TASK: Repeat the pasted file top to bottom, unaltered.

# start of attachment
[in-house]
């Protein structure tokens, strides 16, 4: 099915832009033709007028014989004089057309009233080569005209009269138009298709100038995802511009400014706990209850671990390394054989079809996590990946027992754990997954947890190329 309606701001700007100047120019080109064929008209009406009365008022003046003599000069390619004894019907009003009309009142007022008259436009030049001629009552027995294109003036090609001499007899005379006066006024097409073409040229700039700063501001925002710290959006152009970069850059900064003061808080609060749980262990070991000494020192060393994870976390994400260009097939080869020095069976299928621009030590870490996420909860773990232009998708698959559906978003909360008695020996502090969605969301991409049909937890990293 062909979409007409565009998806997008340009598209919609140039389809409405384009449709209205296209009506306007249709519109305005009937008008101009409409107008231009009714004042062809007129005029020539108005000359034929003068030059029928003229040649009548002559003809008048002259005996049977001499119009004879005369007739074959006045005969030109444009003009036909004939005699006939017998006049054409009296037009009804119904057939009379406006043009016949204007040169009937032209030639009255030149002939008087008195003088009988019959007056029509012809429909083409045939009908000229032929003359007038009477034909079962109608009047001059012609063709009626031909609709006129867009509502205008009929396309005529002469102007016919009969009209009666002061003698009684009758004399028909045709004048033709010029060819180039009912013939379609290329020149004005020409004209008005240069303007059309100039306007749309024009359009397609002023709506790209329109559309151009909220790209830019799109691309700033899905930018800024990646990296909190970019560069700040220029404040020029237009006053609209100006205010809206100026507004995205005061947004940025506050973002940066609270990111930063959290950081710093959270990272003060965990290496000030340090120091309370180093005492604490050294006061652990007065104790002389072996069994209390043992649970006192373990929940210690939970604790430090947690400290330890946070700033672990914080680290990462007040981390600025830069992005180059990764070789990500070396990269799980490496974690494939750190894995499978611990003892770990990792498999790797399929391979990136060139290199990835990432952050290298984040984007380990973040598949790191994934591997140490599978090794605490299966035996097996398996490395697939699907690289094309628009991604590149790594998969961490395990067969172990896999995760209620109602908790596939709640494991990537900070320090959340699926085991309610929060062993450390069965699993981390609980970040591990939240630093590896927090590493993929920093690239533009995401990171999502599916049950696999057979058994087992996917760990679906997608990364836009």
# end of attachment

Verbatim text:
[in-house]
């Protein structure tokens, strides 16, 4: 099915832009033709007028014989004089057309009233080569005209009269138009298709100038995802511009400014706990209850671990390394054989079809996590990946027992754990997954947890190329 309606701001700007100047120019080109064929008209009406009365008022003046003599000069390619004894019907009003009309009142007022008259436009030049001629009552027995294109003036090609001499007899005379006066006024097409073409040229700039700063501001925002710290959006152009970069850059900064003061808080609060749980262990070991000494020192060393994870976390994400260009097939080869020095069976299928621009030590870490996420909860773990232009998708698959559906978003909360008695020996502090969605969301991409049909937890990293 062909979409007409565009998806997008340009598209919609140039389809409405384009449709209205296209009506306007249709519109305005009937008008101009409409107008231009009714004042062809007129005029020539108005000359034929003068030059029928003229040649009548002559003809008048002259005996049977001499119009004879005369007739074959006045005969030109444009003009036909004939005699006939017998006049054409009296037009009804119904057939009379406006043009016949204007040169009937032209030639009255030149002939008087008195003088009988019959007056029509012809429909083409045939009908000229032929003359007038009477034909079962109608009047001059012609063709009626031909609709006129867009509502205008009929396309005529002469102007016919009969009209009666002061003698009684009758004399028909045709004048033709010029060819180039009912013939379609290329020149004005020409004209008005240069303007059309100039306007749309024009359009397609002023709506790209329109559309151009909220790209830019799109691309700033899905930018800024990646990296909190970019560069700040220029404040020029237009006053609209100006205010809206100026507004995205005061947004940025506050973002940066609270990111930063959290950081710093959270990272003060965990290496000030340090120091309370180093005492604490050294006061652990007065104790002389072996069994209390043992649970006192373990929940210690939970604790430090947690400290330890946070700033672990914080680290990462007040981390600025830069992005180059990764070789990500070396990269799980490496974690494939750190894995499978611990003892770990990792498999790797399929391979990136060139290199990835990432952050290298984040984007380990973040598949790191994934591997140490599978090794605490299966035996097996398996490395697939699907690289094309628009991604590149790594998969961490395990067969172990896999995760209620109602908790596939709640494991990537900070320090959340699926085991309610929060062993450390069965699993981390609980970040591990939240630093590896927090590493993929920093690239533009995401990171999502599916049950696999057979058994087992996917760990679906997608990364836009």